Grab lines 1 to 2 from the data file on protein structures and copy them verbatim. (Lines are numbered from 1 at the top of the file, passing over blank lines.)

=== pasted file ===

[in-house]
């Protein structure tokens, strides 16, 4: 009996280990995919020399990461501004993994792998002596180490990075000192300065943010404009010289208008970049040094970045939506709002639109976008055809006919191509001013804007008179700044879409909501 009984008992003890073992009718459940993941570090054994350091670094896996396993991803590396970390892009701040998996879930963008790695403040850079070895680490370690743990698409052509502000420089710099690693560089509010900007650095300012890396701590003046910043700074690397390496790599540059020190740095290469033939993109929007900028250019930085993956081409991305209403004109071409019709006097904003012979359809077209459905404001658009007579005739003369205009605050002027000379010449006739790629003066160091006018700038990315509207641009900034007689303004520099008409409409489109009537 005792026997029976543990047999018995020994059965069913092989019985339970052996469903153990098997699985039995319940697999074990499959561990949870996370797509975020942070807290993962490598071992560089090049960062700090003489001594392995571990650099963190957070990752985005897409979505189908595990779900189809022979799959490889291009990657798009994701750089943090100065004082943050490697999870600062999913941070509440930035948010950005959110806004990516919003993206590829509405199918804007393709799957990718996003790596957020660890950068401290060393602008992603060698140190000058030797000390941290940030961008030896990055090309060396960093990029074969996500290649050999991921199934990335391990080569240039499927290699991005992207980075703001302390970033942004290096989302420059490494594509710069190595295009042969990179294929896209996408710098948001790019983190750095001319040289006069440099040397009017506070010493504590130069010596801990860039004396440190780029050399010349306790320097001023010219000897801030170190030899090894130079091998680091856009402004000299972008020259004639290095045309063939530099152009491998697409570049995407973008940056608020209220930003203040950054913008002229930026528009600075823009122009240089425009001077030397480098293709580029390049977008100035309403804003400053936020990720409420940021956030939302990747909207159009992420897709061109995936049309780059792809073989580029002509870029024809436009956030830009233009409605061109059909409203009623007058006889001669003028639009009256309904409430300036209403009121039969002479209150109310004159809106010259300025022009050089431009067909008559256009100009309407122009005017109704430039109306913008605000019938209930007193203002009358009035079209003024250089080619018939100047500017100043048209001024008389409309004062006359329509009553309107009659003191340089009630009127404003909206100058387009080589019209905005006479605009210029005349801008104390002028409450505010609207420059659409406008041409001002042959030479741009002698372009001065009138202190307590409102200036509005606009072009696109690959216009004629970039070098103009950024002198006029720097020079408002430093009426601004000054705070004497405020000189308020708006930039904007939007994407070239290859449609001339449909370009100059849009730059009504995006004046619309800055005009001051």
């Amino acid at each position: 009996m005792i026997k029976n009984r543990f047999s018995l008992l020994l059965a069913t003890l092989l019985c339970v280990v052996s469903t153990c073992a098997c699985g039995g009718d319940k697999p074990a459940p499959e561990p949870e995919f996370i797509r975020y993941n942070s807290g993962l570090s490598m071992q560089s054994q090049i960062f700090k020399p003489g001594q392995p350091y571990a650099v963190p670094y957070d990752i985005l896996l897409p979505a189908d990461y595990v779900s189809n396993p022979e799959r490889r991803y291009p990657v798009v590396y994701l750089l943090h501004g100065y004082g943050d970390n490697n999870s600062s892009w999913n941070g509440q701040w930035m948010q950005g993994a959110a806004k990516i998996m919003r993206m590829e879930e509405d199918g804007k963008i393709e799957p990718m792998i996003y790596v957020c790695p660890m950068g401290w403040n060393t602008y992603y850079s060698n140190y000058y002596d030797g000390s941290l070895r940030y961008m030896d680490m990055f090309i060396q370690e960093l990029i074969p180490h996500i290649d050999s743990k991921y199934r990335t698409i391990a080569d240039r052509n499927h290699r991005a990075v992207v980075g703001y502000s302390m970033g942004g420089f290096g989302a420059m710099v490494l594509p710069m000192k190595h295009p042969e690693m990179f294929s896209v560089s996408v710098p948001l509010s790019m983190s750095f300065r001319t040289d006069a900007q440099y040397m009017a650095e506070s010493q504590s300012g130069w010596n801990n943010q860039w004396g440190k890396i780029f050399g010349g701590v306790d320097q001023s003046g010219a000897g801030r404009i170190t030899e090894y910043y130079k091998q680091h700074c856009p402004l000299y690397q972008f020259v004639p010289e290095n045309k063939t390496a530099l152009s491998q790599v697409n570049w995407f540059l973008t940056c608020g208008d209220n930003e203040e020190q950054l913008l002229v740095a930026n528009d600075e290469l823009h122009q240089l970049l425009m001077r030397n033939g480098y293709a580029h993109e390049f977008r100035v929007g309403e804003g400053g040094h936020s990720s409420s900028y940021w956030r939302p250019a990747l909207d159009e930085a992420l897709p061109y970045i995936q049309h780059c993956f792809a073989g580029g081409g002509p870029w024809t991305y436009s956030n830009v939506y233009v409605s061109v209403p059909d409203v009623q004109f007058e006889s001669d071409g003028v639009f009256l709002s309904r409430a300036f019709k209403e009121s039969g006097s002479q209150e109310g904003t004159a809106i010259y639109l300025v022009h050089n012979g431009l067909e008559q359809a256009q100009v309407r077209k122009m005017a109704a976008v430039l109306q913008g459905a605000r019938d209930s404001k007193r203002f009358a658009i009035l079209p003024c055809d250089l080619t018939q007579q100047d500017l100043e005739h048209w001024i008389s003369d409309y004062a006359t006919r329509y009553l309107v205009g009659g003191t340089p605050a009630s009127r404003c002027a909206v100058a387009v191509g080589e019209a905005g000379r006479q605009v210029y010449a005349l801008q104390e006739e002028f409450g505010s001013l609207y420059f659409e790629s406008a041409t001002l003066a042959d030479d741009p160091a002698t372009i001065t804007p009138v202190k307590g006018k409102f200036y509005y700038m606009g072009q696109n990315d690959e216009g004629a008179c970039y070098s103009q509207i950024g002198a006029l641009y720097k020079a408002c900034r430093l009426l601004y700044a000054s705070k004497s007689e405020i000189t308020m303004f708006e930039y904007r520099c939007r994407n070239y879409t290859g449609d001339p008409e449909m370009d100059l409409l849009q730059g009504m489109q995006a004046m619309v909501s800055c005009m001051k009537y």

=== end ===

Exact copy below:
[in-house]
């Protein structure tokens, strides 16, 4: 009996280990995919020399990461501004993994792998002596180490990075000192300065943010404009010289208008970049040094970045939506709002639109976008055809006919191509001013804007008179700044879409909501 009984008992003890073992009718459940993941570090054994350091670094896996396993991803590396970390892009701040998996879930963008790695403040850079070895680490370690743990698409052509502000420089710099690693560089509010900007650095300012890396701590003046910043700074690397390496790599540059020190740095290469033939993109929007900028250019930085993956081409991305209403004109071409019709006097904003012979359809077209459905404001658009007579005739003369205009605050002027000379010449006739790629003066160091006018700038990315509207641009900034007689303004520099008409409409489109009537 005792026997029976543990047999018995020994059965069913092989019985339970052996469903153990098997699985039995319940697999074990499959561990949870996370797509975020942070807290993962490598071992560089090049960062700090003489001594392995571990650099963190957070990752985005897409979505189908595990779900189809022979799959490889291009990657798009994701750089943090100065004082943050490697999870600062999913941070509440930035948010950005959110806004990516919003993206590829509405199918804007393709799957990718996003790596957020660890950068401290060393602008992603060698140190000058030797000390941290940030961008030896990055090309060396960093990029074969996500290649050999991921199934990335391990080569240039499927290699991005992207980075703001302390970033942004290096989302420059490494594509710069190595295009042969990179294929896209996408710098948001790019983190750095001319040289006069440099040397009017506070010493504590130069010596801990860039004396440190780029050399010349306790320097001023010219000897801030170190030899090894130079091998680091856009402004000299972008020259004639290095045309063939530099152009491998697409570049995407973008940056608020209220930003203040950054913008002229930026528009600075823009122009240089425009001077030397480098293709580029390049977008100035309403804003400053936020990720409420940021956030939302990747909207159009992420897709061109995936049309780059792809073989580029002509870029024809436009956030830009233009409605061109059909409203009623007058006889001669003028639009009256309904409430300036209403009121039969002479209150109310004159809106010259300025022009050089431009067909008559256009100009309407122009005017109704430039109306913008605000019938209930007193203002009358009035079209003024250089080619018939100047500017100043048209001024008389409309004062006359329509009553309107009659003191340089009630009127404003909206100058387009080589019209905005006479605009210029005349801008104390002028409450505010609207420059659409406008041409001002042959030479741009002698372009001065009138202190307590409102200036509005606009072009696109690959216009004629970039070098103009950024002198006029720097020079408002430093009426601004000054705070004497405020000189308020708006930039904007939007994407070239290859449609001339449909370009100059849009730059009504995006004046619309800055005009001051």